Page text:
Top Articles

Background:  The vast majority of temporomandibular joint (TMJ) dysfunction/pain is extra capsular or outside of the joint. It is more related to the attached muscles and ligaments that work around the joint. But there are some cases where true intracapsular involvement occurs particularly when the lower jaw has been exposed trauma. The condyle of the joint may be forcibly driven upward into the glenoid fossa causing bleeding into the joint and even meniscal tears. Or the condyle may be rapidly distracted away from the joint space stretching the surrounding capsule.

Either way, the small TM joint space can develop adhesions/scarring that prohibits smooth meniscocondylar movements that are needed for unobstructed and pain free mouth opening. The affected TMJ may lose the ability to translate out of the fossa (fixed dislocation) or may do so with a symptomatic click from compression of the meniscus. (reciprocal dislocation) These are indications for a TMJ arthroplasty procedure to free up the scarred meniscus and capsule as well as to reduce the bony eminence to make it easier for the meniscus to have a more normal gliding motion.

One can have a debate about whether a TMJ arthroplasty should be done through an arthroscopic or open approach. But in cases of fixed meniscal dislocations I think the open approach offers a more complete treatment of the involved tissues.              

Case Study: This female had a surfboard injury to the right side of her face resulting in multiple traumatic injuries. One of them was right sided facial pain that centered around the ear and TMJ. She had difficulty opening her mouth with jaw deviation to the right side and limited condylar translation. The left TMJ had normal condylar translation and was pain free.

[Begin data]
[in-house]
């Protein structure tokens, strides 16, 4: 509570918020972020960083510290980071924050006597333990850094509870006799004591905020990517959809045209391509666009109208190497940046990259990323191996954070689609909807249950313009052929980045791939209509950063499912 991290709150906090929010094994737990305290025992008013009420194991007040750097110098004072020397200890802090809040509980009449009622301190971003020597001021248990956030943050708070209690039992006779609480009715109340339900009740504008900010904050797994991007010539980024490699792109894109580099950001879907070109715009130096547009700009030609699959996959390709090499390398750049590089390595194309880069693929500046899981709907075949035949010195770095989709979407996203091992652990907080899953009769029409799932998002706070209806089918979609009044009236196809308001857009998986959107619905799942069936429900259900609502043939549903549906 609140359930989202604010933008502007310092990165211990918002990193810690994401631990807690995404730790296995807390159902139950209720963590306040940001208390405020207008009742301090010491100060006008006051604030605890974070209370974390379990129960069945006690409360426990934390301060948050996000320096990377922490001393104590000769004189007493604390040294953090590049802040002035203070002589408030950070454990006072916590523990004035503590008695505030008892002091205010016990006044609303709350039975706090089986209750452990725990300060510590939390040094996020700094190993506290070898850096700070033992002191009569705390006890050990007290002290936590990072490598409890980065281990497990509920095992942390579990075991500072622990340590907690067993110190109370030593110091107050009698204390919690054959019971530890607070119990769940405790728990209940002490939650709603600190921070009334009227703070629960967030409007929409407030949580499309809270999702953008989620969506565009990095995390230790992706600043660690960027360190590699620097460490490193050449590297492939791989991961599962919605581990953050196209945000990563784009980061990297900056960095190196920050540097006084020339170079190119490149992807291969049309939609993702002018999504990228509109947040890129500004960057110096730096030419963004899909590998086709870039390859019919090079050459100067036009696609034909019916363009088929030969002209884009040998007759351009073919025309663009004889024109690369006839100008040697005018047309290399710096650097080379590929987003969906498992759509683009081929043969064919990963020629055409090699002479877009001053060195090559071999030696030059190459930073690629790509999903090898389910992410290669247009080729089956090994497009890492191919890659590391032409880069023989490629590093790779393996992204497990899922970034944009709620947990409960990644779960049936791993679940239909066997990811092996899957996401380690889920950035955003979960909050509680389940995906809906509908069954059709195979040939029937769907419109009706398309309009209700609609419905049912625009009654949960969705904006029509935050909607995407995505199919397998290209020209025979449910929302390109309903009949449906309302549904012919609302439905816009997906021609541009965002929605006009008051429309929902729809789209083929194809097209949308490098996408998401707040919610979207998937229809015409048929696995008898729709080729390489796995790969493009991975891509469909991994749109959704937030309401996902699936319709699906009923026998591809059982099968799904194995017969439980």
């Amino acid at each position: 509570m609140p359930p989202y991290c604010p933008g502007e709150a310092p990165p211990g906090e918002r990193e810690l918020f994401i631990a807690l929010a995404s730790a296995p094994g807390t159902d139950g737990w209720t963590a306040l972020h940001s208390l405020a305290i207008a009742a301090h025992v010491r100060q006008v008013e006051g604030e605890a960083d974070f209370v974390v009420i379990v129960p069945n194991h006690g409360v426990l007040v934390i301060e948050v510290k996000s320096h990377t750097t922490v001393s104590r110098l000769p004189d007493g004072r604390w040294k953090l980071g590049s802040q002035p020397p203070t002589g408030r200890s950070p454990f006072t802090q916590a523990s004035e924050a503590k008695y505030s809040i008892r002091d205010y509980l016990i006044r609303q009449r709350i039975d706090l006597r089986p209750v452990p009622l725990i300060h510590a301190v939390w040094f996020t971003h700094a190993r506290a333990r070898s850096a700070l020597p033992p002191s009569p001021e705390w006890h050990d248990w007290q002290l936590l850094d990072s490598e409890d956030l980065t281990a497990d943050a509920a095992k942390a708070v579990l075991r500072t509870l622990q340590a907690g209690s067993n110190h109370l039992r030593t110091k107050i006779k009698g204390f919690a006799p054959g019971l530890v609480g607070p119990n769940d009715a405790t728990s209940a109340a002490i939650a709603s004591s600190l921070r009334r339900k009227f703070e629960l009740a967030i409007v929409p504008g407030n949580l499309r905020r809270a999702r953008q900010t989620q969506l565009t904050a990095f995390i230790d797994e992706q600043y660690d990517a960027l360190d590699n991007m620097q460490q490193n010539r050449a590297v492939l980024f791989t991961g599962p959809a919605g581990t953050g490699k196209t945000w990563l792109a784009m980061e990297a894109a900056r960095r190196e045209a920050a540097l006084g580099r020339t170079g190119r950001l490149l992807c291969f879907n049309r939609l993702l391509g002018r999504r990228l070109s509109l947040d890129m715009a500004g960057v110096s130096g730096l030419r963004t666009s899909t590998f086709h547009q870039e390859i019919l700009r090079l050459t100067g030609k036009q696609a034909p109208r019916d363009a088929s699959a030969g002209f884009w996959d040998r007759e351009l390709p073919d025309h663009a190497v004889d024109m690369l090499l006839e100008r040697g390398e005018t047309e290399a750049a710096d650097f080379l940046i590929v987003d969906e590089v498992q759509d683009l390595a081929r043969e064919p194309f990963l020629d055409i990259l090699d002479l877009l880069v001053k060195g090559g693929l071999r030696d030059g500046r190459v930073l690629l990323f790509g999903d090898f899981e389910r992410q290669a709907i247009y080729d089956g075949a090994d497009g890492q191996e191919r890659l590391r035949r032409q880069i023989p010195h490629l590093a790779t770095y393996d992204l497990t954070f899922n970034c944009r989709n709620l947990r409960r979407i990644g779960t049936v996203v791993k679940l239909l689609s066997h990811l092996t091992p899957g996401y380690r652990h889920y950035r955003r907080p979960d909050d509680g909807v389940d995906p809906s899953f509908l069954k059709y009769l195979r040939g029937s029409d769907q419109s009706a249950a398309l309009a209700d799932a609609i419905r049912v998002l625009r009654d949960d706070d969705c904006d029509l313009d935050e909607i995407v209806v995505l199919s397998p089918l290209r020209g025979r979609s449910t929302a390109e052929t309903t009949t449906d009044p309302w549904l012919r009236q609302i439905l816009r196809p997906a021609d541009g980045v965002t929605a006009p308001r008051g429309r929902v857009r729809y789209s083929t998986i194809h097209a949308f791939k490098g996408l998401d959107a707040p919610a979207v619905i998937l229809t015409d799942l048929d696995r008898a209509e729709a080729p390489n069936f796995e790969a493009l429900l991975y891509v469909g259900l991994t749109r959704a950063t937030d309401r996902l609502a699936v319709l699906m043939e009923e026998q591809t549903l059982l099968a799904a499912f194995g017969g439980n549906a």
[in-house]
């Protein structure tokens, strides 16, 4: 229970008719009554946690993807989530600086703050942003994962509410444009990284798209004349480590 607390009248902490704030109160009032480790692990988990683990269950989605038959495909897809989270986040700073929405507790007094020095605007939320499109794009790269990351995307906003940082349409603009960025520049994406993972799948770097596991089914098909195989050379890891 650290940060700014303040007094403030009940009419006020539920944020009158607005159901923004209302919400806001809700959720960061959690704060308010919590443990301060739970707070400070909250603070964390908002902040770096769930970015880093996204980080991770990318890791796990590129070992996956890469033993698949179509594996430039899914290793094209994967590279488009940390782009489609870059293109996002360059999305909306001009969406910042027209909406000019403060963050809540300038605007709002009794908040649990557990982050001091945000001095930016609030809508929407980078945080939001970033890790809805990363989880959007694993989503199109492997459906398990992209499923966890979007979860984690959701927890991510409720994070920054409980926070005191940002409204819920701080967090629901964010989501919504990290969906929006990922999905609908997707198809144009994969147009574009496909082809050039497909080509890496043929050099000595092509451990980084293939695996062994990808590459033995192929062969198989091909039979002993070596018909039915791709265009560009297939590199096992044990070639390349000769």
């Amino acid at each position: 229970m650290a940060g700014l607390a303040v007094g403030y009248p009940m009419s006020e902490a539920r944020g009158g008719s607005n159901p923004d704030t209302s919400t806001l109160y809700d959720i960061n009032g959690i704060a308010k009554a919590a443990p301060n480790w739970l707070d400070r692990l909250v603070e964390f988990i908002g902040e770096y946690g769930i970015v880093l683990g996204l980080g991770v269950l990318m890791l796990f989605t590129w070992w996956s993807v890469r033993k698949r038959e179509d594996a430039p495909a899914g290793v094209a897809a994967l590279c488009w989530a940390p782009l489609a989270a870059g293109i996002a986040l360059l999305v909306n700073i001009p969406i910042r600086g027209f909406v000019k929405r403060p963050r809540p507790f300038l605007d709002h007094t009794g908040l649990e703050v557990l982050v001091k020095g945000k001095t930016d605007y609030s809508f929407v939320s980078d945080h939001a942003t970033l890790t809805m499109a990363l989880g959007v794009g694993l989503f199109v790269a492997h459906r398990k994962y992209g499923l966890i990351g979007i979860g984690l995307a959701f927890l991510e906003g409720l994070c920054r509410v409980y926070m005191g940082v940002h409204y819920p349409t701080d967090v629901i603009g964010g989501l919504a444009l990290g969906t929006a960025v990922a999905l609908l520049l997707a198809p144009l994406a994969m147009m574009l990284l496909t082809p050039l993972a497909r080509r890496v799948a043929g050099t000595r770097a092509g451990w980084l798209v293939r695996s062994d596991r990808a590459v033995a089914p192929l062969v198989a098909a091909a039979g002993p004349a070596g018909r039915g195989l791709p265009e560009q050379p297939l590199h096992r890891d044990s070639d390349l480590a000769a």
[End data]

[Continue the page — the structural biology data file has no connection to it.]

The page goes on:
Under general anesthesia and through a preauricular retrotragal facelift type incision. Dissection was carried down anterior to the cartilaginous ear canal in which the auriculotemporal nerve was encountered and resected. 

Once the deep temporal fascia was found a horizontal incision was made through it down to the bone. The superior TM joint space was entered and the meniscus was freed up along the glenoid fossa and out over the articular eminence. The meniscus was intact without tears or perforations.

Once the articular eminence was fully exposed it was reduced by a high speed handpiece to remove most of its prominence, making it easier for the meniscus to move back and forth.

Rather then closing the joint capsule fat grafts, which were harvested from a concurrent hairline brow lift, were sewn around the exposed joint space as a method of ensuring a good capsular release was maintained. Closure of the incision was then done in multiple layers.

 Case Highlights:

1) Fixed meniscal dislocations of the TMJ can occur traumatic injuries to the face that either compress or distract the condyle.

2) An open TMJ arthroplasty allows for maximal release of meniscal adhesions/scarring and creating an increased joint space for its movement. 

3) To prevent postoperative capsular tightness of the joint, fat grafts are used to introduce new tissue rather than closing/tightening down the capsule. 

Dr. Barry Eppley

Indianapolis, Indiana

Top Articles